The findings suggest that the development of motility in crinoids, as well as other escape strategies such as active swimming and floating, were stimulated by their interactions with predators. The time frame is significant, too, said Baumiller, professor of geological sciences and a curator at the U-M Museum of Paleontology. Some of the best examples of the effects of escalating interactions between predators and prey come from something called the Mesozoic Marine Revolution (MMR), a dramatic increase in the diversity of predators and their prey that started during the late Mesozoic Era, about 150 million years ago. But the new study suggests that, at least for crinoids and their predators, the arms race began even earlier.

The research was funded by the National Science Foundation, National Geographic Society and the Foundation for Polish Science.


Story Source:

The above story is based on materials provided by University of Michigan. Note: Materials may be edited for content and length.


Journal Reference:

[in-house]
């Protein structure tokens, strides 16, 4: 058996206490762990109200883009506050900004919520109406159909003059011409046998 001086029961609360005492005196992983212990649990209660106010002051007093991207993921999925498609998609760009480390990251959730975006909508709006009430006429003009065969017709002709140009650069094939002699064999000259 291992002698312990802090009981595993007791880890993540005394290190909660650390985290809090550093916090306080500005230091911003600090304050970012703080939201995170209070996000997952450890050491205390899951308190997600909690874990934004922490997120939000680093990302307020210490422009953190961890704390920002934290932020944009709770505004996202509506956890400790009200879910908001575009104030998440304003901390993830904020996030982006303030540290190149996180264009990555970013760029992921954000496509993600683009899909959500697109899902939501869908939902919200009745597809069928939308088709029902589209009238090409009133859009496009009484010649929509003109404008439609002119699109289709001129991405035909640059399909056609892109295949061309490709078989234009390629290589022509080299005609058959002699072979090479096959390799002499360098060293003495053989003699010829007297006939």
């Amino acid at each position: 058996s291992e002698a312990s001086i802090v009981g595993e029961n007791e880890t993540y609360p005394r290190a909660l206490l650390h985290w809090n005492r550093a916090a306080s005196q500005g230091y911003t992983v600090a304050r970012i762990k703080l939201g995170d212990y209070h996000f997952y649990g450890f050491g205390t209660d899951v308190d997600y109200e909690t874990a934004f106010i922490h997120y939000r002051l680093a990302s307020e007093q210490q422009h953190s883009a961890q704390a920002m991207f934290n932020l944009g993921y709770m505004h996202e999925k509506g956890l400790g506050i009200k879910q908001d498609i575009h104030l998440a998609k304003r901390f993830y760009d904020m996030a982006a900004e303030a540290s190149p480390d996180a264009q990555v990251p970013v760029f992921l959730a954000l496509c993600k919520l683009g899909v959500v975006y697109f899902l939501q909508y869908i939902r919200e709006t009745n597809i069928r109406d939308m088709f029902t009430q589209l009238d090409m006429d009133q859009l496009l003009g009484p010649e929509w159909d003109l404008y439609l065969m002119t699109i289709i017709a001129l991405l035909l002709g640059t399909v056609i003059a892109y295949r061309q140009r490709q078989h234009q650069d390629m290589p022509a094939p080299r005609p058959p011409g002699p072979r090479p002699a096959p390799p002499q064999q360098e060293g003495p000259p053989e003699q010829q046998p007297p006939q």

1. Tomasz K. Baumiller, Mariusz A. Salamon, Przemys%u0142aw Gorzelak, Rich Mooi, Charles G. Messing, and Forest J. Gahn. Post-Paleozoic crinoid radiation in response to benthic predation preceded the Mesozoic marine revolution. Proceedings of the National Academy of Sciences, 2010; DOI: 10.1073/pnas.0914199107

Cite This Page:

University of Michigan. "Urged on by urchins: How sea lilies got their get-up-and-go." ScienceDaily. ScienceDaily, 17 April 2010. <www.sciencedaily.com/releases/2010/03/100315172220.htm>.
University of Michigan. (2010, April 17). Urged on by urchins: How sea lilies got their get-up-and-go. ScienceDaily. Retrieved December 21, 2014 from www.sciencedaily.com/releases/2010/03/100315172220.htm
University of Michigan. "Urged on by urchins: How sea lilies got their get-up-and-go." ScienceDaily. www.sciencedaily.com/releases/2010/03/100315172220.htm (accessed December 21, 2014).

Share This


More From ScienceDaily



More Plants & Animals News

Sunday, December 21, 2014

Featured Research

from universities, journals, and other organizations


Featured Videos

from AP, Reuters, AFP, and other news services

Researchers Test Colombian Village With High Alzheimer's Rates

Researchers Test Colombian Village With High Alzheimer's Rates